Day 6: Good Friday – The Son of Man Has Come to Die.
Today is the day Jesus was delivered over to Pilate the governor of Judaea. When Pilate asked Jesus if He was King of the Jews, He responded that Pilate had said so. Still, Pilate believed Jesus had done nothing deserving of death and tried to free Him by asking the people which prisoner they wanted released (as was custom)—but the people shouted Barabbas. Even at the urging of his wife not to harm this man because of a dream she had, Pilate continued on in the death proceedings. Jesus was beaten, mocked, and crucified—but there was something different about His death. Never before or since has more been lost and gained at the same time. The world gained the atoning sacrifice of Christ. But for those present, either the significance of the moment is lost on them or their hearts break as the One they thought to be the Savior of the world dies at the hands of Rome. They can’t stop it, and they don’t realize it’s for them. They hoped in him, and though he’d told them he would suffer many things and rise three days later (Mark 8:31), how could they have possibly known this was what he meant?
Day 7: Holy Saturday – Jesus’ Body Lay Dead in the Tomb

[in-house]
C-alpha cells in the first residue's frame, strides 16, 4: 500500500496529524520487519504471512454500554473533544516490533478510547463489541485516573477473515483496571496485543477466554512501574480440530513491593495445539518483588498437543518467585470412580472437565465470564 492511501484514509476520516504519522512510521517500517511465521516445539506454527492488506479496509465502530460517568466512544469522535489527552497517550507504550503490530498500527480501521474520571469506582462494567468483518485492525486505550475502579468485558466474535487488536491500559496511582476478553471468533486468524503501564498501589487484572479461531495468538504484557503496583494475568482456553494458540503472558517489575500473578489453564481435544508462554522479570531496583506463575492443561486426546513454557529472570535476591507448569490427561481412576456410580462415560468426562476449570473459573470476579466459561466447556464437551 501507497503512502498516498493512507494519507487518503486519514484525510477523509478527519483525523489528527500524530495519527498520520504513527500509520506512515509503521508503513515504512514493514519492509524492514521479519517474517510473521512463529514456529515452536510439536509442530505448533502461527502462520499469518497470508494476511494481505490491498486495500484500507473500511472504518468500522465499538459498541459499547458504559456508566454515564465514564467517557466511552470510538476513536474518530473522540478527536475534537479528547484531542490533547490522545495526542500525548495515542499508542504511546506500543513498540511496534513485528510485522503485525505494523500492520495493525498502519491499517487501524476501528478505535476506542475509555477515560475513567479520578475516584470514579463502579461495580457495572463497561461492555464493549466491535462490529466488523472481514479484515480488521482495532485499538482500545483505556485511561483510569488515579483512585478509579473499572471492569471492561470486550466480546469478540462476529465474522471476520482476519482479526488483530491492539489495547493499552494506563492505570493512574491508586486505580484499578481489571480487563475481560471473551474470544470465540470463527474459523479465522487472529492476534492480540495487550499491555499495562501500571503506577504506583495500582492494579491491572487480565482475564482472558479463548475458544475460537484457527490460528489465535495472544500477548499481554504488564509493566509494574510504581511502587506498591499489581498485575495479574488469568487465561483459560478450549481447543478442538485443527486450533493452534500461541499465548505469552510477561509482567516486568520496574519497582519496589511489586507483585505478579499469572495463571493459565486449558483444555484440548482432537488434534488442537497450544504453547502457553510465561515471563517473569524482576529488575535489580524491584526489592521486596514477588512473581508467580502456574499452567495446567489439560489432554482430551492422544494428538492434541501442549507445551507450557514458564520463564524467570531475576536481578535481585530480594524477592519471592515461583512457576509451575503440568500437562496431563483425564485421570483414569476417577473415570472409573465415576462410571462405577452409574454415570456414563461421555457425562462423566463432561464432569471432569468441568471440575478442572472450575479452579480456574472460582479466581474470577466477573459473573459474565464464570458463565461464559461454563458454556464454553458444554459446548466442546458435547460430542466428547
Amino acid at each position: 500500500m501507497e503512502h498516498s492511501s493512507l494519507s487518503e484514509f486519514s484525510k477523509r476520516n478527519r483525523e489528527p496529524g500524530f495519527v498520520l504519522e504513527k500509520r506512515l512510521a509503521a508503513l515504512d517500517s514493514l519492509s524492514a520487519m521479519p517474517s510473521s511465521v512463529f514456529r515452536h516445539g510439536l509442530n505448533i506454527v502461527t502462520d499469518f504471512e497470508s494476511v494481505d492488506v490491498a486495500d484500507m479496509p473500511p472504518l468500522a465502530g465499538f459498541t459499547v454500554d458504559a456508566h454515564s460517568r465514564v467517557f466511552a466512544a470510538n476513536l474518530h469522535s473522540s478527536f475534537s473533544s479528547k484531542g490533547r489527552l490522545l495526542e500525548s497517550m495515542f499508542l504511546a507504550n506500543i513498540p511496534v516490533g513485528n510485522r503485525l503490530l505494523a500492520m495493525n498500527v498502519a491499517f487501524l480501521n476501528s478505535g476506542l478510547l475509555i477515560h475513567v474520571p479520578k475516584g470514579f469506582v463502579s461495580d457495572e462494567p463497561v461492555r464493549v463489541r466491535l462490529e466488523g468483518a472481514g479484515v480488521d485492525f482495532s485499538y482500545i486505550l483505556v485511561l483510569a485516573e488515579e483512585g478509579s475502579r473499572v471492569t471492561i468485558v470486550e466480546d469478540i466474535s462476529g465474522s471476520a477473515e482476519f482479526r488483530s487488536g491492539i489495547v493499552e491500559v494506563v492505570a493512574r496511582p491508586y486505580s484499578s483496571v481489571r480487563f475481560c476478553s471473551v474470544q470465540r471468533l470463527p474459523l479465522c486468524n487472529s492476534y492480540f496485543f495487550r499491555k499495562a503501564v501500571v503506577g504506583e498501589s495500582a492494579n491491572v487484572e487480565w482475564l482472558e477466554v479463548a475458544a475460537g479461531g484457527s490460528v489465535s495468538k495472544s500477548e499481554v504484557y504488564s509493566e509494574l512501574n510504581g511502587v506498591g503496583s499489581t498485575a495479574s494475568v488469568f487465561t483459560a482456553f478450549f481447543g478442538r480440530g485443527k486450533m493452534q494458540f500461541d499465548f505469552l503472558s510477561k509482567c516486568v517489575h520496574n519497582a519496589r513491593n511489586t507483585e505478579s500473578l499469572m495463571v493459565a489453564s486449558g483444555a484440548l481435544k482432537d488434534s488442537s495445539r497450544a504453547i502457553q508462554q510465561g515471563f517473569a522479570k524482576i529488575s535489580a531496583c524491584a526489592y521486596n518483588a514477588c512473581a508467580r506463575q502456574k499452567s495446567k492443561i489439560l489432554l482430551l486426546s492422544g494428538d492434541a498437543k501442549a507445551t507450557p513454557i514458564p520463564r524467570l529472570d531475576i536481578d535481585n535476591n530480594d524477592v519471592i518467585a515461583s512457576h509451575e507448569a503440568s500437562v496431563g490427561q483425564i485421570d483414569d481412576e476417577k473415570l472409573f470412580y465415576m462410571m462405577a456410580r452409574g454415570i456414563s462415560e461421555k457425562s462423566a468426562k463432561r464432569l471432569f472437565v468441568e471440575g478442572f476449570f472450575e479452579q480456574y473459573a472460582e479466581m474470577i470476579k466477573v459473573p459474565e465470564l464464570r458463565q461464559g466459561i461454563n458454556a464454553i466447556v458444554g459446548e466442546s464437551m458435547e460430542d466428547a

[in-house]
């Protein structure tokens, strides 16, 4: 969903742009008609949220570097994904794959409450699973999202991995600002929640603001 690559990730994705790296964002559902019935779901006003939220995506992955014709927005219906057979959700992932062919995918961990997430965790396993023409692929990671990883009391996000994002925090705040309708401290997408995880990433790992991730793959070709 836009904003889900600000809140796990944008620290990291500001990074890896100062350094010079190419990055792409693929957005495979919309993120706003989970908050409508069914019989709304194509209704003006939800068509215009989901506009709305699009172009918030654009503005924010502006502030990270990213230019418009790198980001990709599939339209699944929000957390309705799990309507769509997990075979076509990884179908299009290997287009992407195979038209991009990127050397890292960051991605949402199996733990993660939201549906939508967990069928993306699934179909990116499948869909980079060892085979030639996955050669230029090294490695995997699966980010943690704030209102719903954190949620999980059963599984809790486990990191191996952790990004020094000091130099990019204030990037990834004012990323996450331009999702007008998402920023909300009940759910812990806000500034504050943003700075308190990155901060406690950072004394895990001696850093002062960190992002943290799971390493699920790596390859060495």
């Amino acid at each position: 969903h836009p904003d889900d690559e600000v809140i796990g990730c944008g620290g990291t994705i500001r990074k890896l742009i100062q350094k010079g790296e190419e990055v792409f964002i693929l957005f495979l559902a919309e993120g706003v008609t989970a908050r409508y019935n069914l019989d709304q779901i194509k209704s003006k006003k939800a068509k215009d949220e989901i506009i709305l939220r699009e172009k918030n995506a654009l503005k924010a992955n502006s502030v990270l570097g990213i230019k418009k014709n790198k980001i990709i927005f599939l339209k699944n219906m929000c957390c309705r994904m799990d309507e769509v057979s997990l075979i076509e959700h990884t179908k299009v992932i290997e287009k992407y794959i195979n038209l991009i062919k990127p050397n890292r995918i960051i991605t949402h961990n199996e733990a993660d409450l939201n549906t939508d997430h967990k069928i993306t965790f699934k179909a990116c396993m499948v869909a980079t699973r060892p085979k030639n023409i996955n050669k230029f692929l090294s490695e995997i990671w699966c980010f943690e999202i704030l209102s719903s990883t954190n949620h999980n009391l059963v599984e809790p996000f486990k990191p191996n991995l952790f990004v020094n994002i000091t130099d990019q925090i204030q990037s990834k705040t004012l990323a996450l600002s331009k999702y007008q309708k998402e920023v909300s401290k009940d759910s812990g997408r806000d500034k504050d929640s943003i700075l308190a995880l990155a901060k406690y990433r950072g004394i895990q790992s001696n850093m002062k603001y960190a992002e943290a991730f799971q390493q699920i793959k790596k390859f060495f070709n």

The next day, that is, after the day of Preparation, the chief priests and the Pharisees gathered before Pilate and said, “Sir, we remember how that impostor said, while he was still alive, ‘After three days I will rise. ‘Therefore order the tomb to be made secure until the third day, lest his disciples go and steal him away and tell the people, ‘He has risen from the dead,’ and the last fraud will be worse than the first.” Pilate said to them, “You have a guard of soldiers. Go, make it as secure as you can.” So they went and made the tomb secure by sealing the stone and setting a guard.” Less is written about this day in Scripture than any other day in Holy Week, but this is the only full day where Jesus’ body lay buried. The chief priests may have scoffed at Jesus’ prophecy but they did not forget it. The religious leaders were paranoid that something might happen still, which is why they asked for the extra security.
Day 8: Resurrection Sunday – He Is Risen Indeed!
Some of the women disciples went to the tomb to prepare Jesus’ body with burial spices and oils, but they found that the stone had been rolled away and the body was missing. He was not there. He is risen! But Jesus wasn’t a martyr for a cause. No one took his life from him. He laid it down. For whom? For his flock, his people. Easter says of Jesus, ‘He meant it! He meant to lay down his life for you. And as surely as he has taken it up again, he knows you and loves you. The life, death, and resurrection of Jesus was not an accident, it was full of purpose for God’s glory and our salvation.
Reflect on these eight days of Easter during this year’s Holy Week, and read the Scriptures prayerfully with purpose. Share this wonderful truth with your family and friends as you prepare for Easter.